5 tips for new runners

As a new runner, you may feel that you just can’t get into running. It is The Chubby Runner’s goal to let people know that, no matter your circumstances, you CAN start at any time in your life. And you can be successful as a runner. Young or old, in good fitness shape, or no fitness shape whatsoever, you can be a successful runner. If I can do it, anyone can, and I mean anyone. The biggest question for new runners is, how do I get started? With that in mind, I have compiled a few steps for new runners to get started, from whatever your starting place may be:

1. Shoes are the biggest investment for new runners

When starting a running program, shoes are the biggest and most important investment. With the right pair of shoes, running can be a delight, whereas the wrong pair of shoes will quickly lead to discouragement, possible injury, and giving up altogether. The proper shoes for your feet are a vital first step as you begin running.

Check out this post on finding the right running shoes.

2. Start small and build

As you begin running, you’ll want to create small manageable goals and build upon your successes. Your starting point is wherever you’re at. If that means you start with walking for 10 minutes and jogging for 30 seconds, start there. Walking is perfectly okay, don’t feel like you have to jog or run right away. Keep pushing yourself so that you extend your time and distance. This will help to shorten your walking time and increase your jogging or running time. Build gradually.

3. New runners should make running a habit

Running is like any other activity or task, it gets stronger with practice. For new runners, it may take your body some time to adjust to an elevated fitness level. You need to commit to running as a habit. This requires you to go out for a run or a walk/run or walk/jog every day for 14 days in a row. Creating a new habit is work, but if you commit to it you’ll be in a much better situation.

4. Write it down

Harvard Business Study found that the 3% of graduates from their MBA program ended up earning ten times as much as the other 97% put together. What was the key? They wrote down their goals. There is something psychological about the act of writing down your goals.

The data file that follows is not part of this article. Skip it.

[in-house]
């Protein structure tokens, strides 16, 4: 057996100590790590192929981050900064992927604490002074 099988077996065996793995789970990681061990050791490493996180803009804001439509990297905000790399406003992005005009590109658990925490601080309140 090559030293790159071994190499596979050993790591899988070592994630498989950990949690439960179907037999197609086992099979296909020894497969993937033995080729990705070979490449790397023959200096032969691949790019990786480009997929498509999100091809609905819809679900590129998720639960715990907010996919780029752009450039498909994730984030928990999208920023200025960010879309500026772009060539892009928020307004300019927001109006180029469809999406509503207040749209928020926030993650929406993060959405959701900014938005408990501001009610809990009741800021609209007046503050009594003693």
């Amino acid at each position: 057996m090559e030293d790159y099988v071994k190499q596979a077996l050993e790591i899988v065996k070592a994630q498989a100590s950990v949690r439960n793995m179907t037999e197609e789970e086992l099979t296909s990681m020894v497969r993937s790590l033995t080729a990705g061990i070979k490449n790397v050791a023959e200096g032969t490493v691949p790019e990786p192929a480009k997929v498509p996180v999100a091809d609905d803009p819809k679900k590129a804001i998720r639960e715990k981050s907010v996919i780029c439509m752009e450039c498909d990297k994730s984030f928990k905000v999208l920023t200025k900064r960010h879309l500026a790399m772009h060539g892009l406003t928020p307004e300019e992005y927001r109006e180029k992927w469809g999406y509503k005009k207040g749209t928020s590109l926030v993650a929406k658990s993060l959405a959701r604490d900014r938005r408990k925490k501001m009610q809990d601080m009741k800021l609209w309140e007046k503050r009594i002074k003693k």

SMART goals

New runners, you have a much higher probability of accomplishing those running goals if you write them down. Practice the SMART method (Specific, Measurable, Assignable, Realistic, Time-Related). Here’s an example:

I (your name) have successfully completed the Twin Cities 5k race in Minneapolis, Minnesota on September 5, 20XX.

The “as if” principle in action

In this example, the goal is stated as if it is already completed, known as the “as-if principle.” It also lists who will complete the race, what the race is, where it is, and the date it will be completed. Following this pattern and writing a goal down in this manner and referring back to it and reading aloud two times daily, invokes the power within yourself and the subconscious mind. You will accomplish the goal.

5. Mix it up

Running exercises certain muscles but does not adequately work all of them. To make sure that you are working your whole body, mix up your running routine with some other exercises:

  • Cross-training
  • Weight training
  • Resistence exercises
  • Cycling
  • Swim
  • Aerobics or spinning class
  • Yoga

These exercises will break up the monotony that comes with running and work other areas of your body, increasing your overall fitness level. This will help you become stronger and ultimately become a better runner.

Bottom line for new runners

When you first start running, it’s a bit overwhelming. Running is a very simple task, all it requires is a good pair of shoes and a road. Anyone can do it. Just follow these 5 simple steps and you will find your own version of success in accomplishing your goals. Now, what are you waiting for? Time to get started.